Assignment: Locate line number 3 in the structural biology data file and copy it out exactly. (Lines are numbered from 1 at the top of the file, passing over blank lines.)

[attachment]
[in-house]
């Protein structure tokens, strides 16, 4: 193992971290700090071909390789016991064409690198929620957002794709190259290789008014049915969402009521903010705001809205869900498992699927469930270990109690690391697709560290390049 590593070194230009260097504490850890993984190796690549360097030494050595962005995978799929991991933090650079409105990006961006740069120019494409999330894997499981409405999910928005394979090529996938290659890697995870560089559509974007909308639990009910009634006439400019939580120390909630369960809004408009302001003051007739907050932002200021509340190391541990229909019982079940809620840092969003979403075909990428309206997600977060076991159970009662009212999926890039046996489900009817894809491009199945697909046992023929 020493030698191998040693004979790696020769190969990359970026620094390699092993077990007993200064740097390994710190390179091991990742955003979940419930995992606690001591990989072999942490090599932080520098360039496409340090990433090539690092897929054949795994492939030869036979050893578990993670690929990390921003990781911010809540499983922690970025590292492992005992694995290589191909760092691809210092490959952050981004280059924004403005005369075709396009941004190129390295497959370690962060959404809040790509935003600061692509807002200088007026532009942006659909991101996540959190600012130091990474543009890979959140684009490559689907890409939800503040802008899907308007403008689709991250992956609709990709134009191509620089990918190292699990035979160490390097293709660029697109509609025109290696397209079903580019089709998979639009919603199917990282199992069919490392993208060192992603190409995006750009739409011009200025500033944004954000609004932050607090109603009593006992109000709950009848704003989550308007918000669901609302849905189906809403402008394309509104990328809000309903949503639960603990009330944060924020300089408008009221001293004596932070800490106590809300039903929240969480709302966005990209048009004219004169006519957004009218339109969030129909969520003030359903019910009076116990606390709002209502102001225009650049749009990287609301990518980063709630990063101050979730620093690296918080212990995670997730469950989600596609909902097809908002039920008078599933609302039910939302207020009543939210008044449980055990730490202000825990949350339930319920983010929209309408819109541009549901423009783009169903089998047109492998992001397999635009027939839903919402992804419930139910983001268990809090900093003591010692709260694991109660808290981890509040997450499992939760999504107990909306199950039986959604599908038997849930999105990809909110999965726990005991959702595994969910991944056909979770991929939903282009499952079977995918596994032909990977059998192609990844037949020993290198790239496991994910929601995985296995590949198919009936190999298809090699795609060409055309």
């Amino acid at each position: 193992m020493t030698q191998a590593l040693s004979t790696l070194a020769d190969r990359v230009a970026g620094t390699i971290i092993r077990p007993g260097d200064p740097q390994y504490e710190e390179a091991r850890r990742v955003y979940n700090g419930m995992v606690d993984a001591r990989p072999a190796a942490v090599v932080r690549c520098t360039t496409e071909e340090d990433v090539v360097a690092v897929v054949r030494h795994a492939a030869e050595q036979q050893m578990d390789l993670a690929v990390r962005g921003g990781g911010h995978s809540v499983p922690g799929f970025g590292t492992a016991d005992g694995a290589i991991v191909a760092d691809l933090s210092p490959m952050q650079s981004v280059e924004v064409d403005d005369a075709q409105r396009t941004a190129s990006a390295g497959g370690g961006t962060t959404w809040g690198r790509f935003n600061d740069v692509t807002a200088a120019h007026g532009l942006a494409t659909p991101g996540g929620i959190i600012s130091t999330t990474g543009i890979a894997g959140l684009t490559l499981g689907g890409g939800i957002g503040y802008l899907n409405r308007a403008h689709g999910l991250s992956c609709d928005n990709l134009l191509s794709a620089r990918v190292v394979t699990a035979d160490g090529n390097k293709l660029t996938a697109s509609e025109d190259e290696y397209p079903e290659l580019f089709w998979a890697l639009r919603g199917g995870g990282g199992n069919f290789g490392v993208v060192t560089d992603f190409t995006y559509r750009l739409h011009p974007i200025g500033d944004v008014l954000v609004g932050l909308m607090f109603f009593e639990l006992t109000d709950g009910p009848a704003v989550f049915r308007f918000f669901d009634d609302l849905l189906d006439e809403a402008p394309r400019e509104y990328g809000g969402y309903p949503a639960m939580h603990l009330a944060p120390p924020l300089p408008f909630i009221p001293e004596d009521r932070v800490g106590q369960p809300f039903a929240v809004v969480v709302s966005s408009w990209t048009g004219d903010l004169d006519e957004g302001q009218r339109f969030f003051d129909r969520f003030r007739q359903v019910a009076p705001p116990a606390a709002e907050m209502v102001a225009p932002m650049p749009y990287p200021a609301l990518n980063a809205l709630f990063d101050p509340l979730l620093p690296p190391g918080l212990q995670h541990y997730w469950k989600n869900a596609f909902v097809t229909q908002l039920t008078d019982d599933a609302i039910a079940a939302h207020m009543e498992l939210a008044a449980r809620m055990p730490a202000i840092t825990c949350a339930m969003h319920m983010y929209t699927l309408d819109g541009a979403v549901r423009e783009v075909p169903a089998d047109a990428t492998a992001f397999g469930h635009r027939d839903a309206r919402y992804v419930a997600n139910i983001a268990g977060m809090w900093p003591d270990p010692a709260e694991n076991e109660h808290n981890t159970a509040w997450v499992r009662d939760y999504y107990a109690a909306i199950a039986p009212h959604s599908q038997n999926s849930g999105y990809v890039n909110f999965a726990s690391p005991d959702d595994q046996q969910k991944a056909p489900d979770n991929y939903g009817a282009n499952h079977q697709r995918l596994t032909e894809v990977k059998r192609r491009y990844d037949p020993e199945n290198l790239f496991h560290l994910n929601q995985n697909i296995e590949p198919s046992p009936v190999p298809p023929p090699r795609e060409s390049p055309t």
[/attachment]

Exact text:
């Amino acid at each position: 193992m020493t030698q191998a590593l040693s004979t790696l070194a020769d190969r990359v230009a970026g620094t390699i971290i092993r077990p007993g260097d200064p740097q390994y504490e710190e390179a091991r850890r990742v955003y979940n700090g419930m995992v606690d993984a001591r990989p072999a190796a942490v090599v932080r690549c520098t360039t496409e071909e340090d990433v090539v360097a690092v897929v054949r030494h795994a492939a030869e050595q036979q050893m578990d390789l993670a690929v990390r962005g921003g990781g911010h995978s809540v499983p922690g799929f970025g590292t492992a016991d005992g694995a290589i991991v191909a760092d691809l933090s210092p490959m952050q650079s981004v280059e924004v064409d403005d005369a075709q409105r396009t941004a190129s990006a390295g497959g370690g961006t962060t959404w809040g690198r790509f935003n600061d740069v692509t807002a200088a120019h007026g532009l942006a494409t659909p991101g996540g929620i959190i600012s130091t999330t990474g543009i890979a894997g959140l684009t490559l499981g689907g890409g939800i957002g503040y802008l899907n409405r308007a403008h689709g999910l991250s992956c609709d928005n990709l134009l191509s794709a620089r990918v190292v394979t699990a035979d160490g090529n390097k293709l660029t996938a697109s509609e025109d190259e290696y397209p079903e290659l580019f089709w998979a890697l639009r919603g199917g995870g990282g199992n069919f290789g490392v993208v060192t560089d992603f190409t995006y559509r750009l739409h011009p974007i200025g500033d944004v008014l954000v609004g932050l909308m607090f109603f009593e639990l006992t109000d709950g009910p009848a704003v989550f049915r308007f918000f669901d009634d609302l849905l189906d006439e809403a402008p394309r400019e509104y990328g809000g969402y309903p949503a639960m939580h603990l009330a944060p120390p924020l300089p408008f909630i009221p001293e004596d009521r932070v800490g106590q369960p809300f039903a929240v809004v969480v709302s966005s408009w990209t048009g004219d903010l004169d006519e957004g302001q009218r339109f969030f003051d129909r969520f003030r007739q359903v019910a009076p705001p116990a606390a709002e907050m209502v102001a225009p932002m650049p749009y990287p200021a609301l990518n980063a809205l709630f990063d101050p509340l979730l620093p690296p190391g918080l212990q995670h541990y997730w469950k989600n869900a596609f909902v097809t229909q908002l039920t008078d019982d599933a609302i039910a079940a939302h207020m009543e498992l939210a008044a449980r809620m055990p730490a202000i840092t825990c949350a339930m969003h319920m983010y929209t699927l309408d819109g541009a979403v549901r423009e783009v075909p169903a089998d047109a990428t492998a992001f397999g469930h635009r027939d839903a309206r919402y992804v419930a997600n139910i983001a268990g977060m809090w900093p003591d270990p010692a709260e694991n076991e109660h808290n981890t159970a509040w997450v499992r009662d939760y999504y107990a109690a909306i199950a039986p009212h959604s599908q038997n999926s849930g999105y990809v890039n909110f999965a726990s690391p005991d959702d595994q046996q969910k991944a056909p489900d979770n991929y939903g009817a282009n499952h079977q697709r995918l596994t032909e894809v990977k059998r192609r491009y990844d037949p020993e199945n290198l790239f496991h560290l994910n929601q995985n697909i296995e590949p198919s046992p009936v190999p298809p023929p090699r795609e060409s390049p055309t």